What do you think?

 

References

Ainley, M. (2006). Connecting with Learning: Motivation, Affect and Cognition in Interest Processes.  Educational Psychology Review, 18 (4), 391-405.

Ekman, P. & Friesen, W. V. (2003). Unmasking the Face: A Guide to Recognizing Emotions from Facial Expressions. Los Alto, CA: Malor Books.

Ekman, P. (1999). Basic Emotions. In T. Dalgleish & M Power (Eds) Handbook of Cognition and Emotion. Sussex: John Wiley & Sons.

Fox, E. (2008). Emotion Science. Cognitive and Neuroscientific Approaches to Understanding Human Emotions. Basingstoke: Palgrave  Macmillan.

Frenzel, A. C. & Stephens, E. J. (2011) Emotionen. In T. Götz, (Ed.) Emotion, Motivation und selbstreguliertes Lernen (pp. 15-77). Paderborn: Schöningh.

Frenzel, A. C. & Stephens, E. J. (2011) Emotionen. In T. Götz, (Ed.) Emotion, Motivation und selbstreguliertes Lernen (pp. 15-77). Paderborn: Schöningh.

Gross, J. J. (2002). Emotion regulation: Affective, cognitive, and social consequences. Psychophysiology, 39, 281-291.

Gross, R. (2010). Psychology. The Science of Mind and Behaviour (6th Edition). London: Hodder Education.

Lang, P. J., Bradley, M. M. and Cuthbert, B. N. (1990). Emotion, Attention, and the Startle reflex. Psychological Review, 97, 377-395.

Lang, P. J., Greenwald, M., Bradley, M. M. & Hamm, A. O. (1993). Looking at pictures: Evaluative, Facial, Visceral, and Behavioural Responses. Psychophysiology, 30, 261-73.

Lazarus, R. S. (1991). Emotion and Adaptation. New York: Oxford University Press.

Lazarus,R. S. (1982). Thoughts on Relations between Emotions and Cognition. American Psychologist, 37, 1014-1019.

Pekrun, R. (2006). The Control-Value Theory of Achievement Emotions: Assumptions, Corollaries, and Implications for Educational Research and Practice.  Educational Psychology Review, 18 (4), 315‑341.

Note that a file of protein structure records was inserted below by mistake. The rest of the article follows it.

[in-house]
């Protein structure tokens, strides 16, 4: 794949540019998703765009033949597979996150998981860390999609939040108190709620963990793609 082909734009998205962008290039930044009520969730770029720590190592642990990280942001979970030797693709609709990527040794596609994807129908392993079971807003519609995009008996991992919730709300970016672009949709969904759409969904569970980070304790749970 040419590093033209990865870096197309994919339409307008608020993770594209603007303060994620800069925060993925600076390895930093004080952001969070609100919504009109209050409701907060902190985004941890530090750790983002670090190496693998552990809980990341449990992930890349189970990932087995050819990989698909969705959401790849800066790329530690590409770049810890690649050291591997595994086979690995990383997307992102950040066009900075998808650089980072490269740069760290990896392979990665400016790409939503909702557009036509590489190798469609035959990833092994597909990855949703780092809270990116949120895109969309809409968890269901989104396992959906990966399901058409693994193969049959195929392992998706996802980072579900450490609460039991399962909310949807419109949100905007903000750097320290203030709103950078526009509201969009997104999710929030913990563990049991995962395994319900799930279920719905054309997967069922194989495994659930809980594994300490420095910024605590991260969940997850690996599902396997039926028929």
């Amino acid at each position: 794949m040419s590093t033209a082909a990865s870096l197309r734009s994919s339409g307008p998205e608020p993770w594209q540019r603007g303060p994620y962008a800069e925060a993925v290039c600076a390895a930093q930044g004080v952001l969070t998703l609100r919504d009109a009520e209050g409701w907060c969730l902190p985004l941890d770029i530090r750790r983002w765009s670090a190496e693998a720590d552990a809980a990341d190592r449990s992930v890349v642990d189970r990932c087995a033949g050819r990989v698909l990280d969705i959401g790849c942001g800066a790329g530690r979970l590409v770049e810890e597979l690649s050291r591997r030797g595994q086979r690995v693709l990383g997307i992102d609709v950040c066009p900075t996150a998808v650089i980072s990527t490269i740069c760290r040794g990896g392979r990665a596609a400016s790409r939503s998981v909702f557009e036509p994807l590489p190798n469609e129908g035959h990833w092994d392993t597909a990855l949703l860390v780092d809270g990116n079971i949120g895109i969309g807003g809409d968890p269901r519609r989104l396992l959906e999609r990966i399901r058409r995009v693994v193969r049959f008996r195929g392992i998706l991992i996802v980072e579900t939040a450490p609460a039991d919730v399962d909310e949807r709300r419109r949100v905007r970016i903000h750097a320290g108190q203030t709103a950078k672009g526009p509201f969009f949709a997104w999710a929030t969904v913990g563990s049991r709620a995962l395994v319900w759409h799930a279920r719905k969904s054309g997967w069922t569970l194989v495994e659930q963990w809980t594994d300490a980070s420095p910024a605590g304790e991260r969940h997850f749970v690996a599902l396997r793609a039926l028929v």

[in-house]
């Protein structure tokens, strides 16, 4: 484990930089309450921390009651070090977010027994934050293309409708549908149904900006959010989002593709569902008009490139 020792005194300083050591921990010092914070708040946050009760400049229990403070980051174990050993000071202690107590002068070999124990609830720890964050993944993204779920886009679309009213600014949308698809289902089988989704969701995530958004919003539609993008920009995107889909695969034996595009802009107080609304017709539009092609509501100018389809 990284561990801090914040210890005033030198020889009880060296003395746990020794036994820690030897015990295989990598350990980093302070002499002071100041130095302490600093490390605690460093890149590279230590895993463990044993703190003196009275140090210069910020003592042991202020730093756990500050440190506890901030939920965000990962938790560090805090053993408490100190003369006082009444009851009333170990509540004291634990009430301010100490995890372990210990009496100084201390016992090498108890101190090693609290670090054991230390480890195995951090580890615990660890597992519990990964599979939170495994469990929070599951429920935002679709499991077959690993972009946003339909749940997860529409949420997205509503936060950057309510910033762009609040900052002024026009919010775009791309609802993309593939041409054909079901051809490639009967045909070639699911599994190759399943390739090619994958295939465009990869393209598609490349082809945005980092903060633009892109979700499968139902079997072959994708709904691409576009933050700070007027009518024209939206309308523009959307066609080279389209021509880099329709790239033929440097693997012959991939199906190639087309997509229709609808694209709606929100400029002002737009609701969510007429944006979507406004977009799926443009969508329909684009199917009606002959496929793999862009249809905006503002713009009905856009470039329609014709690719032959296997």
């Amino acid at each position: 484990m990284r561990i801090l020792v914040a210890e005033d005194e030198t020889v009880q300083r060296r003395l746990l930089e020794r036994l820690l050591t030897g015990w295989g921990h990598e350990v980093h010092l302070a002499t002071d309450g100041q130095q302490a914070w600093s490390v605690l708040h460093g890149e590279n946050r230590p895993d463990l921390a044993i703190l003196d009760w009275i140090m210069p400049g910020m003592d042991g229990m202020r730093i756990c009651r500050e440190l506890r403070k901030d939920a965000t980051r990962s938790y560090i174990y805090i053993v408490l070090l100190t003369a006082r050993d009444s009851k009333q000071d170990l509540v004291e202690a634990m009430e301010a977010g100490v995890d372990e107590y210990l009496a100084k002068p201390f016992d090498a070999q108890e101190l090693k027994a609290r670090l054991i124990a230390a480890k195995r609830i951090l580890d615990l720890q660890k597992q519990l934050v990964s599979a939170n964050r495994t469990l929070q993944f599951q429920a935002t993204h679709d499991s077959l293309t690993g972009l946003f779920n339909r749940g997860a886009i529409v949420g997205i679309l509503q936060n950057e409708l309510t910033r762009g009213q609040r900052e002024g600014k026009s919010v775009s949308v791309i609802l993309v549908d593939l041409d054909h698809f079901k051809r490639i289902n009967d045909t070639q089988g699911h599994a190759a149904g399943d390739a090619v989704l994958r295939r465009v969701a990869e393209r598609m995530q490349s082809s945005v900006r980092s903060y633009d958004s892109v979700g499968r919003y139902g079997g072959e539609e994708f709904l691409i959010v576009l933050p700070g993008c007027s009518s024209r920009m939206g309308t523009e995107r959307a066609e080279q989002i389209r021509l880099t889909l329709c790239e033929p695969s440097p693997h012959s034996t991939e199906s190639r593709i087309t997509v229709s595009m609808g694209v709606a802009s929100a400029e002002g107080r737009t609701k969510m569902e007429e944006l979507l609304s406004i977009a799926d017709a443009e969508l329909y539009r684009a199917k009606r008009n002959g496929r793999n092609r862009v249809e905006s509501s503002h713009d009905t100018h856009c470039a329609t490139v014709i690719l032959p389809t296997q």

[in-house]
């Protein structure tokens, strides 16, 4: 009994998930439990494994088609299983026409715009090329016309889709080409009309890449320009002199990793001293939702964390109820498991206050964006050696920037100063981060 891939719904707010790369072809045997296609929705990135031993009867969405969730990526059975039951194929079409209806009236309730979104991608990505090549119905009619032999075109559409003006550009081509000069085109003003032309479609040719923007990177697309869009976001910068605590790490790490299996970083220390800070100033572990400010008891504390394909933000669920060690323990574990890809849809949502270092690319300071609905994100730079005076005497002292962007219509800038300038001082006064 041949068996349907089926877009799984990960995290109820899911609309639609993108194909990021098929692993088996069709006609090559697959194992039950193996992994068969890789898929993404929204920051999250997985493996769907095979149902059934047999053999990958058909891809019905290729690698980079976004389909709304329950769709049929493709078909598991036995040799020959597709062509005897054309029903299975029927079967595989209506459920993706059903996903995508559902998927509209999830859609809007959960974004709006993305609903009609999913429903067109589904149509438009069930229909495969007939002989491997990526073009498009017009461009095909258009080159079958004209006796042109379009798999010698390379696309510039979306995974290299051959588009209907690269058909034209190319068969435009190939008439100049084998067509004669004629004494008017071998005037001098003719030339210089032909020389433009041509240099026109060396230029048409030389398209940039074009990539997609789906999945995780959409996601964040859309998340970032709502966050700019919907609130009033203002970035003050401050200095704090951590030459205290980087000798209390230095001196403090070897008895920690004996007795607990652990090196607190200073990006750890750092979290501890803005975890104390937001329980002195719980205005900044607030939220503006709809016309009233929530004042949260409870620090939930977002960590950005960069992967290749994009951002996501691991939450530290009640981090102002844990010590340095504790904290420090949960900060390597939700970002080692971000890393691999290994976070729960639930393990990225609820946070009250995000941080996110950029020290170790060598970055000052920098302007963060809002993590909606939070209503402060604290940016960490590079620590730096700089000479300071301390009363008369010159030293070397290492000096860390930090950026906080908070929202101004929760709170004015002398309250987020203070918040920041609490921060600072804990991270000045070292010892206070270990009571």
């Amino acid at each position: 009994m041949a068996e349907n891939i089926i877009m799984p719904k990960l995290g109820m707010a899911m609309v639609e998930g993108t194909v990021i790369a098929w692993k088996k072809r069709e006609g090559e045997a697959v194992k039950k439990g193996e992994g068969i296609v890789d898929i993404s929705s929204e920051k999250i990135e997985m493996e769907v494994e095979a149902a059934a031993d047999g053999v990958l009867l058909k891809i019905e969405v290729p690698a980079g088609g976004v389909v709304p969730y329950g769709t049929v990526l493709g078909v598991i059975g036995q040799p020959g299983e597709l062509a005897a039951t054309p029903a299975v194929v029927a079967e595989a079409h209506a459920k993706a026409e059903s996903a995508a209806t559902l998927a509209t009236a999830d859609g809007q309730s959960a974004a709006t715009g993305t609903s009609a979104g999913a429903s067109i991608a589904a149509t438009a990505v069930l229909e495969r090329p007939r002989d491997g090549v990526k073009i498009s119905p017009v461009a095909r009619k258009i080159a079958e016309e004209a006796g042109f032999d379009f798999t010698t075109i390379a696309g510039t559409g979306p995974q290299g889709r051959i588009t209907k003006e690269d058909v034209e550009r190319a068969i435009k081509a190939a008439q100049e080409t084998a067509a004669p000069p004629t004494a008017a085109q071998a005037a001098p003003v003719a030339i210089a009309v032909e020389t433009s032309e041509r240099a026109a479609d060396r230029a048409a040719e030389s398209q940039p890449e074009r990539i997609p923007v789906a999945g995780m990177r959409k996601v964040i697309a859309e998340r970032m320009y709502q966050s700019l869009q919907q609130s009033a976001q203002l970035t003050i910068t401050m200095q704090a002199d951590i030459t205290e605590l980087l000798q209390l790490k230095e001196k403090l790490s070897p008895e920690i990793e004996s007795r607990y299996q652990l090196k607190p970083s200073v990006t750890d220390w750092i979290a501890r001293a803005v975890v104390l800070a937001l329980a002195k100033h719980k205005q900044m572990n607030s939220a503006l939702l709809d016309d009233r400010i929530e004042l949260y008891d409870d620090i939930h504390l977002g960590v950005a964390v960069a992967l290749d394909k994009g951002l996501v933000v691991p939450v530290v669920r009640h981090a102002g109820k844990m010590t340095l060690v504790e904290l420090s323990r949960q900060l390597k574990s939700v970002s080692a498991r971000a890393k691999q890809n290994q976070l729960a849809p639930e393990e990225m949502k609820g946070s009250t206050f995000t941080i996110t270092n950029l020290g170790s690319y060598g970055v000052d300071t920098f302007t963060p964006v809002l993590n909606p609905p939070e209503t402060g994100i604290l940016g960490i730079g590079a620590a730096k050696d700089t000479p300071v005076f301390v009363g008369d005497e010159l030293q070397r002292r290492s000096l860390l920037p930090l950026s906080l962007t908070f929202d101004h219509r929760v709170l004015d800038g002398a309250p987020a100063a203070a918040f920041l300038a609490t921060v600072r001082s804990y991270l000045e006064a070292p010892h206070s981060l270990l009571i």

Pekrun, R. (2006). The Control-Value Theory of Achievement Emotions: Assumptions, Corollaries, and Implications for Educational Research and Practice.  Educational Psychology Review, 18 (4), 315‑341.

Pekrun, R., Elliot, A. J. & Maier, M. A. (2006). Achievement Goals and Discrete Achievement Emotions: A Theoretical Model and Prospective Test. Journal of Educational Psychology, 98 (3), 583-597.

Pekrun, R., Elliot, A. J. & Maier, M. A. (2009). Achievement Goals and Achievement Emotions : Testing a Model of Their Joint Relations With Academic Performance. Journal of Educational Psychology, 101 (1), 115-135.

Pekrun, R., Frenzel, A. C., Götz, T. & Perry, R. P. (2007). The Control-Value Theory of Achievement Emotions: An Integrative Approach to Emotions in Education. In P. A. Schutz & R. Pekrun (Eds.), Emotion in education. Amsterdam: Academic Press.

Pekrun, R., Frenzel, A. C., Götz, T. & Perry, R. P. (2007). The Control-Value Theory of Achievement Emotions: An Integrative Approach to Emotions in Education. In P. A. Schutz & R. Pekrun (Eds.), Emotion in education(pp.???). Amsterdam: Academic Press.

Pekrun, R., Götz, T., Titz, W., Perry, R. P. (2002). Academic Emotions in Students’ Self-Regulated Learning and Achievement: A Program of Qualitative and Quantitative Research. Educational Psychologist, 37 (2), 91-106.

Pekrun, R., Götz, T., Titz, W., Perry, R. P. (2002). Academic Emotions in Students’ Self-Regulated Learning and Achievement: A Program of Qualitative and Quantitative Research. Educational Psychologist, 37 (2), 91-106.

Tulis, M., Ainley, M. (2011). Interest, Enjoyment and Pride after Failure Experiences? Predictors of Students’ State-Emotions after Success and Failure during Learning in Mathematics. Educational Psychology, 31 (7), 779-807.

Weiner, B. (1972). Attribution Theory, Achievement Motivation, and the Educational Process. Review of Educational Research, 42 (2), 203–215.

Weiner, B. (1985). An Attributional Theory of Achievement Motivation and Emotion. Psychological Review, 92 (4), 548-573.